By Finn Robinson
“Compost tea” sounds rather disgusting, doesn’t it? When we think of compost, very few of us would associate a well-loved beverage with the squidgy brown soil that’s made from broken-down vegetable matter. You can rest assured that this nutrient-dense drink isn’t for human consumption. It’s a rich fertilizer that’s ideal for nourishing your plants, and we’re going to teach you how to make it and use it.
What You’ll Need
- 1 five-gallon bucket
- Chlorine-free water (rainwater or river water is ideal)
- A couple of handfuls of high-quality organic compost (let’s say 2 cups)
- Blackstrap molasses
- Large strainer or colander
- A large stick for stirring
- Pour about 2 cups’ worth of good, rich compost into your bucket.
- Add the water, and use that big old stick to stir everything around until the water looks murky.
- Then, if desired, add in about a tablespoon of blackstrap molasses, stirring well as you dribble it in.
Some people get high tech and use a fish tank aerator for their compost tea, but I just use a stick to slosh everything around for about an hour until it’s properly frothy.
If you have children, this is a great way to keep them occupied for a while AND make plant food in the process. Just make sure they know not to drink any of it, because ew.
*Note: If you’d rather keep things a bit tidier, you can also cram the compost into the leg of an old pair of nylons, and use it like a giant teabag in the water bucket instead. This technique does work best with an aerator, because you don’t have to stand (or sit) there dipping that manky bag in and out of the water, so there’s another option for you.
You can let the mixture rest for a couple of hours (12 at the most), and just prod at it a little bit here and there to keep the oxygen active. When you’re ready to use it, pour some of the tea through a strainer or colander into a large watering can, and then add more water to dilute it.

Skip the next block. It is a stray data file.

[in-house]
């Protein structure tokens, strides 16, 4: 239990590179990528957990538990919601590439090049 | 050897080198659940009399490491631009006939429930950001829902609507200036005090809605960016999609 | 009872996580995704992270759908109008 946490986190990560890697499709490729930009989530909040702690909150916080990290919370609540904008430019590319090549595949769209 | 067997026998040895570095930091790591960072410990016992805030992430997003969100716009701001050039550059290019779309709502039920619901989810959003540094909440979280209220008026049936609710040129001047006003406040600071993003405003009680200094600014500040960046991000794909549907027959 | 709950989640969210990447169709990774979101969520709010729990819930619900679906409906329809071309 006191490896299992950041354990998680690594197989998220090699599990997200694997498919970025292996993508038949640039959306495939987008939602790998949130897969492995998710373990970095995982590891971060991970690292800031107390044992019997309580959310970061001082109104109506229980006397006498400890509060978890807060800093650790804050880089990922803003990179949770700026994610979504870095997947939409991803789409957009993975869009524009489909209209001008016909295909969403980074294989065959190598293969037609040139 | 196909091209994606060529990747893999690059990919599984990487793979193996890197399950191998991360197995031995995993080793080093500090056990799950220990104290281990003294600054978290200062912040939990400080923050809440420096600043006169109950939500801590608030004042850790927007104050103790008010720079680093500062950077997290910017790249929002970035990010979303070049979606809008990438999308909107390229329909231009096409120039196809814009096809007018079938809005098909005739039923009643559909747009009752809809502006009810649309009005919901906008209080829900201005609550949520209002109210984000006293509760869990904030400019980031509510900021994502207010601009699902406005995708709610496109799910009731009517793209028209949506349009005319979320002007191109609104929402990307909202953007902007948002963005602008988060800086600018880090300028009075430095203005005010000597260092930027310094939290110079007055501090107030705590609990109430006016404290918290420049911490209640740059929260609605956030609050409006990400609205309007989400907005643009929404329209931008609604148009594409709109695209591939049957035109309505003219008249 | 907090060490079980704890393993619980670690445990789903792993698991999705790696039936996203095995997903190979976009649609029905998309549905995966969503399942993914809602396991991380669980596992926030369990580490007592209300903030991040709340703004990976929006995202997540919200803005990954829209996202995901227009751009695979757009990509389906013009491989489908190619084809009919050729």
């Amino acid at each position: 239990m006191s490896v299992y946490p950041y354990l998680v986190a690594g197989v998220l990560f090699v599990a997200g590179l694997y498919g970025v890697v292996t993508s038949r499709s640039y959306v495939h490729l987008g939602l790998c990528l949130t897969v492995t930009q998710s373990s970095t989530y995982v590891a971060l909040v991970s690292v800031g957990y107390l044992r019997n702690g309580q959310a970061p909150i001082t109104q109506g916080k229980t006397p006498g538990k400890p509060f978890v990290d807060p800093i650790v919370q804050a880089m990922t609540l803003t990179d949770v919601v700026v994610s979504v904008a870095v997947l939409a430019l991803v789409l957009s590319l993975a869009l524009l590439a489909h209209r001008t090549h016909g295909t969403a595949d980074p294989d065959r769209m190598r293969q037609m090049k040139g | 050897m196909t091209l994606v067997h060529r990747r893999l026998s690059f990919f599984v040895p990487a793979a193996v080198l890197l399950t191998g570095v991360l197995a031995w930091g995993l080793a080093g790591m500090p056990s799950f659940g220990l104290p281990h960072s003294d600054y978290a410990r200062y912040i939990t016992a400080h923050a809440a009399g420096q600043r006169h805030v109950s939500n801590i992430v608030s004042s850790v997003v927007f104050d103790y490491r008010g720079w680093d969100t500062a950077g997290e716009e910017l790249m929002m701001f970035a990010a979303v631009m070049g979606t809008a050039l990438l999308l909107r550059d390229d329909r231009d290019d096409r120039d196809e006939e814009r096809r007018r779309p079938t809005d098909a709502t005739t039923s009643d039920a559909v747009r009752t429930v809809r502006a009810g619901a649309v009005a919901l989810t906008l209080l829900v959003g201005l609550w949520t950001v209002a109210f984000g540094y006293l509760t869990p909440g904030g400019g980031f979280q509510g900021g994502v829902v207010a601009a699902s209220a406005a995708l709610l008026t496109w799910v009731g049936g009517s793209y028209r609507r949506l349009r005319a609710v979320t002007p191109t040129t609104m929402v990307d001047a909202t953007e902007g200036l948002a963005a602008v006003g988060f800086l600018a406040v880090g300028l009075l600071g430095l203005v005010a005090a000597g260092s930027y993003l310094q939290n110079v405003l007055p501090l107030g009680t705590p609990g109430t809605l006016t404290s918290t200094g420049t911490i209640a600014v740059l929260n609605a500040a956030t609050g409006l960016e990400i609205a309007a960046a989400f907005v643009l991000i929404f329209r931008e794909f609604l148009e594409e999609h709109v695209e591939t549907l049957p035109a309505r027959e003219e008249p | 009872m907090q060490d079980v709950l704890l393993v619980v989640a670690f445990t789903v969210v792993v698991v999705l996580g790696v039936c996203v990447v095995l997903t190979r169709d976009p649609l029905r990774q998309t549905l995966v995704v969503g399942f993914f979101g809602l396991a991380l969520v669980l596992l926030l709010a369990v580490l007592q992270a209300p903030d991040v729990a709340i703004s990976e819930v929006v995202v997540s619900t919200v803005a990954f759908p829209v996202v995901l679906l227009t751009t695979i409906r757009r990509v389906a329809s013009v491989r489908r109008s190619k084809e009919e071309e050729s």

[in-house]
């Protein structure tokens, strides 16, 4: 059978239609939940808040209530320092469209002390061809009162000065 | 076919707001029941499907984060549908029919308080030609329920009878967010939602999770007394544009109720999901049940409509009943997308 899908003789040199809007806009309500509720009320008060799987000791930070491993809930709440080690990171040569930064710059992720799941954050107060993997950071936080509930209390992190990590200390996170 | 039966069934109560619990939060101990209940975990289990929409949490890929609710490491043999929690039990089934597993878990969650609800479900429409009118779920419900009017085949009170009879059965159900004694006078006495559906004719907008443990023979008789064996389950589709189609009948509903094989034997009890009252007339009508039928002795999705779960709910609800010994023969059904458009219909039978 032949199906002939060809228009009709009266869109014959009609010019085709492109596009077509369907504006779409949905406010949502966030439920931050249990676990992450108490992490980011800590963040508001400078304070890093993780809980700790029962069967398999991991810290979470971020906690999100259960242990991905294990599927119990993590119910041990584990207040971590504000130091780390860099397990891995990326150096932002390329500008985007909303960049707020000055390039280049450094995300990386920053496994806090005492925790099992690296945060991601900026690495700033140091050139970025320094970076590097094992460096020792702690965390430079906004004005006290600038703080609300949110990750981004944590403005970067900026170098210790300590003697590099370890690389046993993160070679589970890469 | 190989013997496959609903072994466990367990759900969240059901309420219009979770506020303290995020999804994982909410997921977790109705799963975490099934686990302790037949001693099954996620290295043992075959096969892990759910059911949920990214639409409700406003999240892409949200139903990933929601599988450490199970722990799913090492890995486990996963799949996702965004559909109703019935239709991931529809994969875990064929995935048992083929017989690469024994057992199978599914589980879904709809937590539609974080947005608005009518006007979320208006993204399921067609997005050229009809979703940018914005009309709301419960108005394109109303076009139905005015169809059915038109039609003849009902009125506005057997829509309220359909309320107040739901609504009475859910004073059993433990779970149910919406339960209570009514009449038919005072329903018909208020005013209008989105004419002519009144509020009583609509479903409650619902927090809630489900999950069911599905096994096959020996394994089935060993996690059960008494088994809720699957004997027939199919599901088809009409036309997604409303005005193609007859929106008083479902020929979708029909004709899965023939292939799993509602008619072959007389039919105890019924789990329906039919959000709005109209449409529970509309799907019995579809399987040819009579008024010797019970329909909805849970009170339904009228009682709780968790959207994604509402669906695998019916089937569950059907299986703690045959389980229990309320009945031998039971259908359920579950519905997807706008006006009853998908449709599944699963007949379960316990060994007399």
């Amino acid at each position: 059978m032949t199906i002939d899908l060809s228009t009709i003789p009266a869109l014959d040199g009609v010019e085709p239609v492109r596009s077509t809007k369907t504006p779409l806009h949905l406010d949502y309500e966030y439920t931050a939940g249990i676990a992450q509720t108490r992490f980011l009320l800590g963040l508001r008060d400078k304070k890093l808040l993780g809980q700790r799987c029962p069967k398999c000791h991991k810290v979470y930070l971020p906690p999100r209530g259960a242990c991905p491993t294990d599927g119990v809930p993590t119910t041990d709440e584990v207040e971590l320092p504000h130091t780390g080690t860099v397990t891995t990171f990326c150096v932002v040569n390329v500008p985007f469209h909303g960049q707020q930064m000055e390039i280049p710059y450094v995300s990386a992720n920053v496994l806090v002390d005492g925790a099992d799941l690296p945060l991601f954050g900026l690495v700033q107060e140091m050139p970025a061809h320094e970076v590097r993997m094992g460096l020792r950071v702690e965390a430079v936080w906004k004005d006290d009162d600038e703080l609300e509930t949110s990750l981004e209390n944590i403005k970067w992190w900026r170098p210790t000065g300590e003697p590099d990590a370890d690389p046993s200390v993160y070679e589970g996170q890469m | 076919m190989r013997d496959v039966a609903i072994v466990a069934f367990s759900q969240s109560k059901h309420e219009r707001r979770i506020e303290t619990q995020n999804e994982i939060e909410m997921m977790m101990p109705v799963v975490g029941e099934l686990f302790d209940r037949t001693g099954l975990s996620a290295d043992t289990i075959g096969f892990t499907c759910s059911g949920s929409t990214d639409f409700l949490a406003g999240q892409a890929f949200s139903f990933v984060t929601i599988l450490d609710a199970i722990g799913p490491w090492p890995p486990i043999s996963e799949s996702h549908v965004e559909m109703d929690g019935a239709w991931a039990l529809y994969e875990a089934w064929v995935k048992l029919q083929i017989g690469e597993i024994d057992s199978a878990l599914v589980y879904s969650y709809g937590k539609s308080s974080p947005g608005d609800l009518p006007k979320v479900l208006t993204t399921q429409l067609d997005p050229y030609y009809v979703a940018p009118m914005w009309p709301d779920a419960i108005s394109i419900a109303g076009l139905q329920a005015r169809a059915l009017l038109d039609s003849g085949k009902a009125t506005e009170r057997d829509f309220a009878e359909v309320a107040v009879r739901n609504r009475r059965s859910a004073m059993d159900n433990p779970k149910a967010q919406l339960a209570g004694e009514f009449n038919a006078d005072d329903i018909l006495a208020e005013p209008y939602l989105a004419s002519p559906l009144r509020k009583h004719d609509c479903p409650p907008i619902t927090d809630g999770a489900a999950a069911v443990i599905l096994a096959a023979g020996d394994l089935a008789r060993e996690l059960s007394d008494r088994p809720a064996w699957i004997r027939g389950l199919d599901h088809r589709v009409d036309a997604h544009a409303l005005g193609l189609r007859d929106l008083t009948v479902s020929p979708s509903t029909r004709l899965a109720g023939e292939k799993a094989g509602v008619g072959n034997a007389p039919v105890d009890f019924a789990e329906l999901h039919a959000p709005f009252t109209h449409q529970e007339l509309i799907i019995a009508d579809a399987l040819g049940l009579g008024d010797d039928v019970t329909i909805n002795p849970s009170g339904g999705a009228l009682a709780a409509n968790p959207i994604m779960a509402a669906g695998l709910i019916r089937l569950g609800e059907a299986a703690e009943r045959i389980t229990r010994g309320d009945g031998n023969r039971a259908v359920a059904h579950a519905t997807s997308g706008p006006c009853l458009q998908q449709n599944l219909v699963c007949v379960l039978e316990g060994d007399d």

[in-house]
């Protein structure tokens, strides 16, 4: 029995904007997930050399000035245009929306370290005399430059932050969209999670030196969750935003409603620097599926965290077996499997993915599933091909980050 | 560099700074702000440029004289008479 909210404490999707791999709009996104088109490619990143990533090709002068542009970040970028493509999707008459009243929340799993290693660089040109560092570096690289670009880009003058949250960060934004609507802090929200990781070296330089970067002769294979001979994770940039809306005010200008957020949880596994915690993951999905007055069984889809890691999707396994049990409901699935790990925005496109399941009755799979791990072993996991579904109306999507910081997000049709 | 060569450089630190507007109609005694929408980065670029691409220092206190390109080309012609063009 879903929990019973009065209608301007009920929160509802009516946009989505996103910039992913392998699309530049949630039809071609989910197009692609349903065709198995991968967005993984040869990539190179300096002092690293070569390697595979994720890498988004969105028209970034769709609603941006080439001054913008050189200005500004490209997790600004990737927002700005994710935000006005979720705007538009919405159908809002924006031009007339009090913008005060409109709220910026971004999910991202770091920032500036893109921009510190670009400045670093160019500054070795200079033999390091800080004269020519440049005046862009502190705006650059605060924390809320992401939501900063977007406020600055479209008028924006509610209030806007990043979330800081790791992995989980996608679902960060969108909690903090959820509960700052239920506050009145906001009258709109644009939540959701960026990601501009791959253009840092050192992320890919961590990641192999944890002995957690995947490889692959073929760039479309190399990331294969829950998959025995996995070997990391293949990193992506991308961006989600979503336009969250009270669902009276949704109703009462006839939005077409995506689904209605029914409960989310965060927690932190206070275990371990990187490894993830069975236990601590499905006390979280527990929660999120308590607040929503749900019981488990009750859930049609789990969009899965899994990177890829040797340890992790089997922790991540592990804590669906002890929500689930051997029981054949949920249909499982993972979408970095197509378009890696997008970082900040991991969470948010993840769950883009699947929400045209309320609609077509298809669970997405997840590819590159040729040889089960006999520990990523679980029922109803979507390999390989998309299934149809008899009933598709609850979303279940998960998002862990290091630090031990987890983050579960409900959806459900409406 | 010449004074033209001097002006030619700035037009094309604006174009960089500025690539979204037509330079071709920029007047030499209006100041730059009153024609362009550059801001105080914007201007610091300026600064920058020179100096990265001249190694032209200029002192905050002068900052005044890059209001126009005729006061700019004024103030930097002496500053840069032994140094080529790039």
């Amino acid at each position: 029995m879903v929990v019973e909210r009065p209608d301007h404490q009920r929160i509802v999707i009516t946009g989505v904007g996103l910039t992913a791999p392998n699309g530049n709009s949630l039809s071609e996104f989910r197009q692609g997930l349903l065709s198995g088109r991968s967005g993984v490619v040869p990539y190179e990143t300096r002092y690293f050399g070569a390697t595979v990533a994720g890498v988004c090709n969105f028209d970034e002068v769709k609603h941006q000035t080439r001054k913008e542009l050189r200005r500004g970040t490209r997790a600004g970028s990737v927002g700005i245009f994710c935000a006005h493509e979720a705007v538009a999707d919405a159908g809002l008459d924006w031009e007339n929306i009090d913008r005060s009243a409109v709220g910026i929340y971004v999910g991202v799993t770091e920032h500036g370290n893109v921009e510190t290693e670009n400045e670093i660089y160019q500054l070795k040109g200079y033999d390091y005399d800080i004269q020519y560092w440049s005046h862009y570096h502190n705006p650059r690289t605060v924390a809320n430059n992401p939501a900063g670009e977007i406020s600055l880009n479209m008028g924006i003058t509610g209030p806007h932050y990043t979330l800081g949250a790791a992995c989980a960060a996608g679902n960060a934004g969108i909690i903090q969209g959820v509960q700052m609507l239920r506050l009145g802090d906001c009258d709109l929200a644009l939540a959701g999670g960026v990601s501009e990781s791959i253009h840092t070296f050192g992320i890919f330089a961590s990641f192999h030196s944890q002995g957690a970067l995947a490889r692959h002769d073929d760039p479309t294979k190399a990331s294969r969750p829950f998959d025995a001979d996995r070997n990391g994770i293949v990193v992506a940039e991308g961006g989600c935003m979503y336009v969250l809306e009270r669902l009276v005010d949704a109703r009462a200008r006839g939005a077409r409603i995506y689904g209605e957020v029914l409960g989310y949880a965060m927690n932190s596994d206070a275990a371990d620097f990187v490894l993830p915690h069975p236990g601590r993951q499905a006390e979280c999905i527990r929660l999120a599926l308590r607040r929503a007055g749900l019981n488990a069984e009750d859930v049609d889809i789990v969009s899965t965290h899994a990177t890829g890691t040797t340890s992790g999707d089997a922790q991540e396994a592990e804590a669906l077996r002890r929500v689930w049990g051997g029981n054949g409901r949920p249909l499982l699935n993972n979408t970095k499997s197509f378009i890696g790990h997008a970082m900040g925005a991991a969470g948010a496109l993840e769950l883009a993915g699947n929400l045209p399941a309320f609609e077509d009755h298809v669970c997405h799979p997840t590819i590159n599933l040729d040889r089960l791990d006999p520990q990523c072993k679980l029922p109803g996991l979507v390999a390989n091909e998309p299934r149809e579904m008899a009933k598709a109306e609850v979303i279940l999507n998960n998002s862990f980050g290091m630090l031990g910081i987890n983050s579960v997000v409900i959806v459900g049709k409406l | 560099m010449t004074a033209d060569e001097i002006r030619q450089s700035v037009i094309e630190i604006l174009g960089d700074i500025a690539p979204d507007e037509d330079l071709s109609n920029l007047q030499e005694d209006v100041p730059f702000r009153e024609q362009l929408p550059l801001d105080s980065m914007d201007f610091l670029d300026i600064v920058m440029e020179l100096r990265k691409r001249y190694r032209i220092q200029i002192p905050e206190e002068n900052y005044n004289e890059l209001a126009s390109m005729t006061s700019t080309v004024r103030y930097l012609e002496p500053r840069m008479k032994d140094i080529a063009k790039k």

You’ll want to dilute this with a 10:1 ratio of water:tea for mature plants, or 20:1 water:tea ratio for seedlings and potted plants.
A Couple of Notes:
The reason why you need to use chlorine-free water here is because the chlorine that’s added to standard water systems will actually kill the very microbes you’re trying to cultivate in this extract. You WANT the good bacteria in here, and chlorine’s antibacterial properties will destroy all of that.
Also, when you fertilise your plants, trees, water, etc., try to water close to the base rather than on the leaves, unless you see evidence of insect infestation or any kind of infection or blight on the leaves themselves. In those cases, you can pour some of the compost tea into a spray bottle and spritz the leaves and stems, which can often help alleviate the issue.
We’ll cover foliar feeding in another article.
What Good Will it Do?
All KINDS of awesome, really. Feeding your plants with compost tea doesn’t just increase their nutrient density, but can improve their flavour as well.
Effects that can result from using compost tea include:
- Greener, more flavourful leaves in leafy greens like chard, collards, kale, spinach, and lettuces
- Larger blooms on flowers
- Better-tasting vegetables
- Higher yields
- Enhanced root system growth, which allows the plants to better draw nutrients from the soil, as well as providing greater stability
Think of compost tea as a tasty probiotic drink for your plants. In the same way that humans thrive when they add beneficial microbes to their gut microbiome (kombucha, kefir, sauerkraut, kimchee, yoghurt, etc.), plants also need those happy microbes to help them reach their highest potential.
Compost tea helps to build a more nutrient-rich soil, which in turn feeds your plants, which then turn around and nourish you.
Added benefit: since you’re not pouring any harmful chemicals into the soil, you’re also helping to nourish the local ecosystem as a whole.
And that is excellent.
Compost tea must be used within 36 hours of being brewed, which is why it’s best to create it in small batches. Compost tea has to be utilised while it’s aerobic: while there are plenty of oxygen molecules booping around inside it. As soon as it goes anaerobic, it can begin to ferment, and that can cause a lot more harm to your plants than good.